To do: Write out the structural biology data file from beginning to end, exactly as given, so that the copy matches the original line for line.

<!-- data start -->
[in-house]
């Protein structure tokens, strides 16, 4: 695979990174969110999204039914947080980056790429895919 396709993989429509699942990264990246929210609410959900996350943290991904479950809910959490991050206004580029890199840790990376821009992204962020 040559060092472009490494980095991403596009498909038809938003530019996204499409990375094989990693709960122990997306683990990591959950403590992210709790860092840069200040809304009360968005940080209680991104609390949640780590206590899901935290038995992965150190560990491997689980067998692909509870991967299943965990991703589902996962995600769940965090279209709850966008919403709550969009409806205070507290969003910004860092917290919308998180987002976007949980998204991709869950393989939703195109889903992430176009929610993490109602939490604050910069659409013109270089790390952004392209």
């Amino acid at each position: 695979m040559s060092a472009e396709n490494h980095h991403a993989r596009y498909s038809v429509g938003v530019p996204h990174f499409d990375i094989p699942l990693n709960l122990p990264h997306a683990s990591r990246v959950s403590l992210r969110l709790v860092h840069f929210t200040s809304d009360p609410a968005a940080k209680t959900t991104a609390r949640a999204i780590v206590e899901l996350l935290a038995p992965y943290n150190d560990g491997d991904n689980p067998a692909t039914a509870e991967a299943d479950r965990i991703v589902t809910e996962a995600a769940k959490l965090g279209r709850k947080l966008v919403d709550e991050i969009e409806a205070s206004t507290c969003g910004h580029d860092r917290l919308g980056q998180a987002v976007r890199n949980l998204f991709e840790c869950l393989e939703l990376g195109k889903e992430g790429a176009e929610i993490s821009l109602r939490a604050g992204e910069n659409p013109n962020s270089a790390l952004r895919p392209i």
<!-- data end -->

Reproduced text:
[in-house]
């Protein structure tokens, strides 16, 4: 695979990174969110999204039914947080980056790429895919 396709993989429509699942990264990246929210609410959900996350943290991904479950809910959490991050206004580029890199840790990376821009992204962020 040559060092472009490494980095991403596009498909038809938003530019996204499409990375094989990693709960122990997306683990990591959950403590992210709790860092840069200040809304009360968005940080209680991104609390949640780590206590899901935290038995992965150190560990491997689980067998692909509870991967299943965990991703589902996962995600769940965090279209709850966008919403709550969009409806205070507290969003910004860092917290919308998180987002976007949980998204991709869950393989939703195109889903992430176009929610993490109602939490604050910069659409013109270089790390952004392209």
């Amino acid at each position: 695979m040559s060092a472009e396709n490494h980095h991403a993989r596009y498909s038809v429509g938003v530019p996204h990174f499409d990375i094989p699942l990693n709960l122990p990264h997306a683990s990591r990246v959950s403590l992210r969110l709790v860092h840069f929210t200040s809304d009360p609410a968005a940080k209680t959900t991104a609390r949640a999204i780590v206590e899901l996350l935290a038995p992965y943290n150190d560990g491997d991904n689980p067998a692909t039914a509870e991967a299943d479950r965990i991703v589902t809910e996962a995600a769940k959490l965090g279209r709850k947080l966008v919403d709550e991050i969009e409806a205070s206004t507290c969003g910004h580029d860092r917290l919308g980056q998180a987002v976007r890199n949980l998204f991709e840790c869950l393989e939703l990376g195109k889903e992430g790429a176009e929610i993490s821009l109602r939490a604050g992204e910069n659409p013109n962020s270089a790390l952004r895919p392209i």